Child abuse visits to emergency room down -- but injuries up, report says
By Sandee LaMotte, CNN
(CNN) -- Visits to the emergency room for cases of child abuse and neglect of children under 18 years of age dropped by 53% in mid-March compared to the same time frame in 2019, according to a new analysis by the United States Centers for Disease Control and Prevention.
The sharp decline began just days after the federal government declared a national emergency due to Covid-19 and many communities locked down to contain the spread of the virus, according to the report published Thursday in the CDC's Morbidity and Mortality Weekly Report.
The decline mirrored a similar drop in calls to child abuse and neglect hotlines during the spring, as stay-at-home orders and social distancing measures kept kids out of sight.
Despite the drop, the study found the number of abused children who required hospitalization remained the same as last year, "suggesting that injury severity did not decrease during the pandemic," the CDC researchers said.
"If a child is really injured or the baby stops breathing due to a head injury, you can bet that parent is going to bring the child in or call 911," said child abuse pediatrician Dr. Lori Frasier, who is division chief of child abuse pediatrics at Penn State Milton Hershey Children's Hospital.
What appears to be good news -- a decline in child abuse emergency room visits -- might instead be families failing to bring in children with less significant injuries, said child abuse pediatrician Dr. Robert Sege, who directs the Center for Community-Engaged Medicine at Tufts Children's Hospital in Boston.
"Most child abuse is caused by neglect, and physical abuse doesn't always cause a kind of serious injury that requires hospitalization," said Sege, who is also a member of the child protection program at Tufts Children's Hospital.
An early report from the United Kingdom found a startling increase of abusive head trauma, also known as shaken baby syndrome, at a children's hospital in London just as the UK began to impose a strict lockdown. Abusive head trauma is a serious head injury caused by shaking, hitting, throwing or slamming a baby down on a solid surface, injuring the brain. The injuries can cause life-altering brain damage, even death.
There are anecdotal reports of increased violence in the US as well. For example, Frasier said her institution typically sees about one in four children die from abusive head trauma. "This summer I had five abusive head trauma cases that I was involved in, and four died," she said.
Hidden child abuse?
Child abuse escalates when families are overwhelmed. The pandemic's perfect storm of school closures, social isolation, separation from loved ones, interrupted income and job loss has worried child abuse experts, who fear a hidden epidemic of abuse that has so far gone undetected.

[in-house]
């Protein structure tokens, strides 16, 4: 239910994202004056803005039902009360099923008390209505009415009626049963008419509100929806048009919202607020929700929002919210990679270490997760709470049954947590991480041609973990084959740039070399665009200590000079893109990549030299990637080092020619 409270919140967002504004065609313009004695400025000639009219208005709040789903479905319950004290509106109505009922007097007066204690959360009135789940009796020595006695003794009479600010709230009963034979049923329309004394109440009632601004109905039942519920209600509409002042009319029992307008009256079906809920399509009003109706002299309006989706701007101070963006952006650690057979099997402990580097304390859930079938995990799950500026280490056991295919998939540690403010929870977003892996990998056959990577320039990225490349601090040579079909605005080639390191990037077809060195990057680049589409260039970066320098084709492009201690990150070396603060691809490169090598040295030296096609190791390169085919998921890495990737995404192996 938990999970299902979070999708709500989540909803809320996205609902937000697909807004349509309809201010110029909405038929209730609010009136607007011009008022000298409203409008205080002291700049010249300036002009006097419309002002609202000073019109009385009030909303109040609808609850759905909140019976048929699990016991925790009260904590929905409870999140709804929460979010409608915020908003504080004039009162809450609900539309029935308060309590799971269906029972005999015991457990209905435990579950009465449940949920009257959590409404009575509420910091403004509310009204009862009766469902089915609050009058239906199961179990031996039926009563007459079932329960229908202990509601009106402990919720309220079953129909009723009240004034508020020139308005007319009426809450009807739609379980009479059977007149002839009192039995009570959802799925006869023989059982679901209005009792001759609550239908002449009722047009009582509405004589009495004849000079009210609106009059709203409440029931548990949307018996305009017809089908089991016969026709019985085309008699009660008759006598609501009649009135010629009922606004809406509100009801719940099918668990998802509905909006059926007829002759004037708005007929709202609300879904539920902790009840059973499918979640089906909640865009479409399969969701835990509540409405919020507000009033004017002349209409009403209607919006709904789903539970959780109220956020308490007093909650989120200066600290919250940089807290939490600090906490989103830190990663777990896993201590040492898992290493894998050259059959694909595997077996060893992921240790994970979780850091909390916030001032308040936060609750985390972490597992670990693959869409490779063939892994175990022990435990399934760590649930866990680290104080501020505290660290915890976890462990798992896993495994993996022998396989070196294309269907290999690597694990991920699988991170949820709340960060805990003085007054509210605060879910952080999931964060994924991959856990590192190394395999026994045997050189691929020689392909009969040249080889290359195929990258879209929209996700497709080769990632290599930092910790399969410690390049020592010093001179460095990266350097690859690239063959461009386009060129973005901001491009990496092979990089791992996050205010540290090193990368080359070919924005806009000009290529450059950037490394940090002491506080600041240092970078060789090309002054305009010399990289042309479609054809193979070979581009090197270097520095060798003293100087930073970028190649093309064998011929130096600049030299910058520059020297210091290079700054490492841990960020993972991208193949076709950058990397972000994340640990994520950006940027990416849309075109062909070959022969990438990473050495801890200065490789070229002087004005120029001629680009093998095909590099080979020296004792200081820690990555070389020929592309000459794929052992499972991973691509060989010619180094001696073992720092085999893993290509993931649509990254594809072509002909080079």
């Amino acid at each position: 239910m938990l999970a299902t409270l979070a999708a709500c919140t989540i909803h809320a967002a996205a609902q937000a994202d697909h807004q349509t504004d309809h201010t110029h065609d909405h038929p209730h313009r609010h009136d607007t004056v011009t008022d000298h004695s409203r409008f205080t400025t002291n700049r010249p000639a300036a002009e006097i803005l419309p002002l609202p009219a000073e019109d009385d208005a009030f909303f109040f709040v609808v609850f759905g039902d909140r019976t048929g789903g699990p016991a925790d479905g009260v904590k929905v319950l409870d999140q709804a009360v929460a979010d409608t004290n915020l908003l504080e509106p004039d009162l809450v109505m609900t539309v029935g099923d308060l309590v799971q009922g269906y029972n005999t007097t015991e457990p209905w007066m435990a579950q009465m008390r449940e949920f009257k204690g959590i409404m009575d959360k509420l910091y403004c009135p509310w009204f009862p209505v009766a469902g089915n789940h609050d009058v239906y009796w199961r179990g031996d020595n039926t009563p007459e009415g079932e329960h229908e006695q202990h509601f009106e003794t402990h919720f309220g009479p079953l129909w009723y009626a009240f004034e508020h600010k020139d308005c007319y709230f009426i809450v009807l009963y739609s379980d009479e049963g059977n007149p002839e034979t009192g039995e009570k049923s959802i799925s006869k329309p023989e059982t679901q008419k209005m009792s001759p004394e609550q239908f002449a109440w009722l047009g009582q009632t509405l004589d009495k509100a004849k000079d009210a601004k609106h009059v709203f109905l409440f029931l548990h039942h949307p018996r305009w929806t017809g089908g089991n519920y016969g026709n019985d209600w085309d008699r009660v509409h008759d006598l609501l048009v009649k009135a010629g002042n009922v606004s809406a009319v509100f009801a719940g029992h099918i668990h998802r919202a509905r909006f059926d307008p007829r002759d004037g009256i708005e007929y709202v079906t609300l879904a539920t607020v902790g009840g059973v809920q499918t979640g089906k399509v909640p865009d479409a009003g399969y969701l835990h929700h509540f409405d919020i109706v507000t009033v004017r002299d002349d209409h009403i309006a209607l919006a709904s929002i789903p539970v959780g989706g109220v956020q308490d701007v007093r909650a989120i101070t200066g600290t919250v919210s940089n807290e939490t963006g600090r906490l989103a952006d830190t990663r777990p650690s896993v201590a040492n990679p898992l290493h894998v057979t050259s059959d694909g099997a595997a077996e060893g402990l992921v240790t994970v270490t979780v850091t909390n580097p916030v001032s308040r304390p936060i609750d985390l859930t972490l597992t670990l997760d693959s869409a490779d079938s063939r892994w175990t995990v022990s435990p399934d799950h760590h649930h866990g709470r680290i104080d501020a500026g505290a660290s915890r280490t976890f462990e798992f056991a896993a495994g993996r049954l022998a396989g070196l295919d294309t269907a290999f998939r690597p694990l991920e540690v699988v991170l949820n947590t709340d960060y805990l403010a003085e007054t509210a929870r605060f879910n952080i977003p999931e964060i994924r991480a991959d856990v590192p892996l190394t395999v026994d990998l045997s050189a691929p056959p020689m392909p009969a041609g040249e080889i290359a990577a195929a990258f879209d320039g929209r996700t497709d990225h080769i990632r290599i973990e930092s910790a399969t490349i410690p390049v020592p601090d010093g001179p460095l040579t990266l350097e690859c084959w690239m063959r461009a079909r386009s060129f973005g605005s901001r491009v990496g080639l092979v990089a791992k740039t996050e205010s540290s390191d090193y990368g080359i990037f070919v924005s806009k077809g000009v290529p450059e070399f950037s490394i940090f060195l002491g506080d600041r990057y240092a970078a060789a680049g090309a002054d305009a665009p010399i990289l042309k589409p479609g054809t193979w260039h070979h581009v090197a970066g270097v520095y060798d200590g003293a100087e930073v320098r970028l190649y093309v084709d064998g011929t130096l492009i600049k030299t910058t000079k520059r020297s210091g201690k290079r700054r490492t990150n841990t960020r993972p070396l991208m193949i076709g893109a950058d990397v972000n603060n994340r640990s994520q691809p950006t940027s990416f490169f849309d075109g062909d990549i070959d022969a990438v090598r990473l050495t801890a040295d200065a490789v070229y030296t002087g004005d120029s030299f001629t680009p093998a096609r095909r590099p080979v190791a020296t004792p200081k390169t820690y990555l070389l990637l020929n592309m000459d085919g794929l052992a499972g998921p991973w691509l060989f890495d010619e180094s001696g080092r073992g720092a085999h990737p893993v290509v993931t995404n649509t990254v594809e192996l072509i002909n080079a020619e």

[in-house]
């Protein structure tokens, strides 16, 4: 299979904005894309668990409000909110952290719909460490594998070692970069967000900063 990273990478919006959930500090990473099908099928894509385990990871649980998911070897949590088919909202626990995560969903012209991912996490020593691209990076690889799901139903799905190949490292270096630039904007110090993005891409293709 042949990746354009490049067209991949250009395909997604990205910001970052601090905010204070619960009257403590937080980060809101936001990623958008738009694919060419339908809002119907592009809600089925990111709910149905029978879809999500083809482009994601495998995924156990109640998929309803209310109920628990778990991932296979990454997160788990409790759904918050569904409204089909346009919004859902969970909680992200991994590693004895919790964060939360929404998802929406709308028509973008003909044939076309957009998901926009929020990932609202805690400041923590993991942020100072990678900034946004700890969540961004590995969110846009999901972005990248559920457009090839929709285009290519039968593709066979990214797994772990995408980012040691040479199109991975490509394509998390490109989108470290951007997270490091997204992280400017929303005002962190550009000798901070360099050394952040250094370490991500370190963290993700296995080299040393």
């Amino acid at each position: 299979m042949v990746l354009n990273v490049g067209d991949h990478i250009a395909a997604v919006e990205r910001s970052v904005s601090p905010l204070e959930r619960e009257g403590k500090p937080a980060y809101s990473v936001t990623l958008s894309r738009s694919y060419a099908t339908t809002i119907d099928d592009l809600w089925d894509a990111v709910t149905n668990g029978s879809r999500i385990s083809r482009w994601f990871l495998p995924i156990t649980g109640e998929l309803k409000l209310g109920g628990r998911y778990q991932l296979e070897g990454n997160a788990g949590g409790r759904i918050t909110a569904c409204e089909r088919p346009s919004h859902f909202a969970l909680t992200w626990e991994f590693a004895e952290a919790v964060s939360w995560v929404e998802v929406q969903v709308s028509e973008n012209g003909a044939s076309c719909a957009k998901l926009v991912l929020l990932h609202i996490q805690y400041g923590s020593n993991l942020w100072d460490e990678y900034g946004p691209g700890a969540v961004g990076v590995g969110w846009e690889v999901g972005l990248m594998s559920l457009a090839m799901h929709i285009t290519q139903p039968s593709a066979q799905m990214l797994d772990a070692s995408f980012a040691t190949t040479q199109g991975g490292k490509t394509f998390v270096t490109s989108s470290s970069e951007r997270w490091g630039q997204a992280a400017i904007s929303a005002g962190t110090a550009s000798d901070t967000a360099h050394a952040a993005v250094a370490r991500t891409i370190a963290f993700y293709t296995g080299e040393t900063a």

Most reports of physical abuse and neglect come from mandated reporters, such as teachers, social workers and pediatricians, who are required by law to report suspected abuse. Yet, when schools shut their doors and doctor visits slowed during the pandemic, no one was available to see and report on what might be happening to children at home.
As expected, reports of abuse to child protective services fell dramatically over the course of the pandemic, in some cases up to 70%, according to the CDC report.
In Massachusetts, an earlier CNN investigation found reports of alleged child abuse dropped nearly 55% from 2,124 in the first week of March to just 972 by the last full week in April. Connecticut, California, Michigan, Kentucky, New Hampshire and Louisiana have all told CNN they had seen double-digit percentage drops when stay-at-home orders were in place.
At the same time, other protective services have also been curtailed during the pandemic, such as home visits by social workers, mandatory court appearances and parenting skills programs.
The drop in emergency room visits due to child abuse occurred during the week of March 15 and continued to remain low during the spring, the CDC study found.
The numbers mirrored a similar decline in emergency room visits for any cause, as people choose to use telehealth or forgo medical treatment for fear of catching the virus. Over a three-week period from late March to mid-April, emergency room visits declined by approximately 72% among children younger than 14 years old.
"This agrees with the experience of myself and my colleagues in child abuse pediatrics -- in general, there was less reported child abuse during the early phases of the pandemic," Sege said.
"And there has been a lot of speculation about why that may have happened," he said. "Ideas range from children being more invisible to oversight by child protective services, to adult family members receiving the $1,200 stimulus checks, which may have briefly lowered levels of child poverty in the United States. Childhood poverty is clearly a driver of child abuse."
Frasier too saw a reduced volume of child visits at her clinic, but did find that "the percentage of children who were seen for child abuse and neglect dropped less than the overall."
That, she said, suggests parents were not bringing their kids for regular injuries or concerns, "but kids who had significant injuries from abuse, still came."
Despite the ongoing concern among child abuse workers, available information is still too sparse to illuminate what is truly happening to children when it comes to abuse, Frasier said.
"I think the data is not yet ready for prime time," she said. "Plus there is an economic hit about to happen that may worsen things for children. We won't really know what happened during the pandemic, till it is over."
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